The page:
The latest in Ph-word: November ’23

Last month had two unassuming but very niche ph-news. Which is the kind that makes me glad. Due to time constraints, though, let me cover them quickly, totally not paying them the respect they deserve.

Atomic nuclei have internal clusters

People at the Chinese Academy of Sciences smashed beryllium nuclei with hydrogens, deliberately knocking out parts of said nuclei. By measuring how all fragments flew, they could get a sense of the original 3-d structure.

And they found that the four protons and six neutrons of the beryllium nucleus actually have a preferred structure, which is this one:

Figure caption
(P. Li/Chinese Academy of Sciences)

Quantum super-uncertainty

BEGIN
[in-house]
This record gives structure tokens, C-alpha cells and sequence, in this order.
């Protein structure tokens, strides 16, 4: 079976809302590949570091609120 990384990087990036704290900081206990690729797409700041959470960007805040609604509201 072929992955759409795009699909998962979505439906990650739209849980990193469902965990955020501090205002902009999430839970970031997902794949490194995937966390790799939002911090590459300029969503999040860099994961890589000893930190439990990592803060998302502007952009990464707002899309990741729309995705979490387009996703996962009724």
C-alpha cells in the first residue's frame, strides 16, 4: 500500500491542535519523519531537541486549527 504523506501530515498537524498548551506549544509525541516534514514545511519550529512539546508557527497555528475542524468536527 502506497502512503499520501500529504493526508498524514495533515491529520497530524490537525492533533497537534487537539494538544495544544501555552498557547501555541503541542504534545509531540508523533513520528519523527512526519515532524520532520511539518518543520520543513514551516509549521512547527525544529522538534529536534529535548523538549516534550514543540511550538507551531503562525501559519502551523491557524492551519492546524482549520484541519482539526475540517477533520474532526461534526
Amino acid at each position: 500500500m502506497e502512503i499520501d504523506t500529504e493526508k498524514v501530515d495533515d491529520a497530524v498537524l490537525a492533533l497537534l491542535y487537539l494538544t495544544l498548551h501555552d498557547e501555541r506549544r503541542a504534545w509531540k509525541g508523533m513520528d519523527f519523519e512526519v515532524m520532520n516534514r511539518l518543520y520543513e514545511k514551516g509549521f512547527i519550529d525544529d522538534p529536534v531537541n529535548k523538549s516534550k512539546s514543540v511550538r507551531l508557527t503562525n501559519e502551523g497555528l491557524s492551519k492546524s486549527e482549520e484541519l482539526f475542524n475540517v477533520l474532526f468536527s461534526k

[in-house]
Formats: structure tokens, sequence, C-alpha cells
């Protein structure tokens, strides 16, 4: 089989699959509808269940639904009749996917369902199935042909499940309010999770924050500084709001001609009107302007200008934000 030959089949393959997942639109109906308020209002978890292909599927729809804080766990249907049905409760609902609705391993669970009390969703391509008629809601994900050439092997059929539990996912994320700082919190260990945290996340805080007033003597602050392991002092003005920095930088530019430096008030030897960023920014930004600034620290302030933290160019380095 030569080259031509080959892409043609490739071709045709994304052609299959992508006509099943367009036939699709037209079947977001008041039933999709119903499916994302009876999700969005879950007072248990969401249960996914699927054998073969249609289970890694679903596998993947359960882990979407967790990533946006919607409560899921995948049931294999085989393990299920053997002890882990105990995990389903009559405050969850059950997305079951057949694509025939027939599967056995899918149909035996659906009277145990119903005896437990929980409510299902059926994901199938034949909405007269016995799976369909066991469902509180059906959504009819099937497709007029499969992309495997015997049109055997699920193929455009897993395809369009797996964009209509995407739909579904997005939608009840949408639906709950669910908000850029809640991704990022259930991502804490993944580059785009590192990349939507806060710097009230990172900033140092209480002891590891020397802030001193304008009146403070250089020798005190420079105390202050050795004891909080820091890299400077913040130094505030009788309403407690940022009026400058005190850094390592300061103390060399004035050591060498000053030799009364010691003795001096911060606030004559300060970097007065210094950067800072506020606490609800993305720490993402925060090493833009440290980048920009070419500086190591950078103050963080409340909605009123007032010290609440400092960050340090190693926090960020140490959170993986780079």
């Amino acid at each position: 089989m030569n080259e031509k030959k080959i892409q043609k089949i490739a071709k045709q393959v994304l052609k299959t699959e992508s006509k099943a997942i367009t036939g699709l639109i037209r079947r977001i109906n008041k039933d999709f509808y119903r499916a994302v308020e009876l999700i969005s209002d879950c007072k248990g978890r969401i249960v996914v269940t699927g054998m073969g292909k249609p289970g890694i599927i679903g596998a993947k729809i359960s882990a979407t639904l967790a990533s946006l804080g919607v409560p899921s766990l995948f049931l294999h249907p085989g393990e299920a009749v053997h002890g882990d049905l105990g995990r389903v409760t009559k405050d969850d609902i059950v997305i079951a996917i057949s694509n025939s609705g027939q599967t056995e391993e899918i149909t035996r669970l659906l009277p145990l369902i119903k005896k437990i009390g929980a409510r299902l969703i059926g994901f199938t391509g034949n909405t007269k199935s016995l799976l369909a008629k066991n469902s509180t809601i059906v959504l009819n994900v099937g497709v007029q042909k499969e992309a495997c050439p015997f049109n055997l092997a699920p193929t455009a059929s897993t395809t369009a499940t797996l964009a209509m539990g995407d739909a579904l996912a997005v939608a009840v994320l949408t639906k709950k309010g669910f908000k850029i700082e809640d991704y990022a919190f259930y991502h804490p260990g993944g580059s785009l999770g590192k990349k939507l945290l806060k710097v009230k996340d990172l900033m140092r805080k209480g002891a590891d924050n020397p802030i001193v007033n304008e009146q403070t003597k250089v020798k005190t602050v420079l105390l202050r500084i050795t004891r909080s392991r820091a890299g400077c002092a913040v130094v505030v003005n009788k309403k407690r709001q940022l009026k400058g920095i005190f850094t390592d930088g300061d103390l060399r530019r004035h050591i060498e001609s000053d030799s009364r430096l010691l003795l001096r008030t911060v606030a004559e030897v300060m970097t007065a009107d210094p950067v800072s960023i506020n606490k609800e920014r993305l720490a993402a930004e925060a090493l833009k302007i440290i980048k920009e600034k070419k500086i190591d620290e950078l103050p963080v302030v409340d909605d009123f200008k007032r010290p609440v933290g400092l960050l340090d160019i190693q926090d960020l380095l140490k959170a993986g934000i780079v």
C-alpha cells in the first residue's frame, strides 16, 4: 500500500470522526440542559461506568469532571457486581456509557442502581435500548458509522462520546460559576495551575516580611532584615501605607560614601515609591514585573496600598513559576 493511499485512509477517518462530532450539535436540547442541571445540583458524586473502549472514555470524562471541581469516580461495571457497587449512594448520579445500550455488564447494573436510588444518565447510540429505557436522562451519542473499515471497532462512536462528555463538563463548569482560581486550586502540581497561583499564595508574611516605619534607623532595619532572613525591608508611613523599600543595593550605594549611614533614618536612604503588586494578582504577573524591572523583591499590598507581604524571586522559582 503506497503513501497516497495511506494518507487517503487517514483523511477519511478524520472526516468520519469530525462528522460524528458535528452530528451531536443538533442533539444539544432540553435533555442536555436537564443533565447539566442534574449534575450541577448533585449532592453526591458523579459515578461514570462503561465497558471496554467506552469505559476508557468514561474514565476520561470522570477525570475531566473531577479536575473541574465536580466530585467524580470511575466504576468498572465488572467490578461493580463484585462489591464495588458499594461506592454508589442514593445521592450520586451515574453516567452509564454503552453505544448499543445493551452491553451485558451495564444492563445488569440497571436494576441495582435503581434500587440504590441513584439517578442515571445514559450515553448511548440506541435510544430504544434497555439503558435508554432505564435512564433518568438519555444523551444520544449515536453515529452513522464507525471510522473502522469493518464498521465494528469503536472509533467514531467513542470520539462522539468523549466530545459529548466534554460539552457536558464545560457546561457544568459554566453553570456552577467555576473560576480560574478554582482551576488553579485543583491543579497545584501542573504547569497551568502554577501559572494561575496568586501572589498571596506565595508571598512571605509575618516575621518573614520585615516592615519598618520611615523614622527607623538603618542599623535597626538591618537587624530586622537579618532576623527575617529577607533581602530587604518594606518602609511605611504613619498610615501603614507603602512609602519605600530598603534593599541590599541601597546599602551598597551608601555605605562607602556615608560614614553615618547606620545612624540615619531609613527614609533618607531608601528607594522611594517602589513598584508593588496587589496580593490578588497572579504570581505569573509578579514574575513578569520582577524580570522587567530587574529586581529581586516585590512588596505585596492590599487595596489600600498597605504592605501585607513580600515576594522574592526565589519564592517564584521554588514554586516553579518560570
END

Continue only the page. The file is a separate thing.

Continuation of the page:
The infamous uncertainty principle in quantum mechanics says roughly that there, in the extremely small realms of existence, there are pairs of quantities such that if you can measure one of them precisely, you can’t the other. By the way, if you’re not insanely deeply interested in the philosophy of quantum mechanics, this is the point to stop reading for this month.

Now, an obscure theorem exists which says that you can’t measure one of such quantities precisely, even if you don’t even measure the other one. And in the recent development, the theorem was shown to hold also for quantities that can take continuous values (in contrast to discreet, aka only specific, values).

Personally I’d like to understand better a few details, such as how certain it is that the theorem holds (whether in the original form or in the one now developed by the folks over at the University of Electro-Communications in Tokyo and at Kyushu University). Because, if it does, it goes much deeper than the explanation commonly offered for the uncertainty principle: that the act of measurement inevitably disturbs the system that you try to measure.

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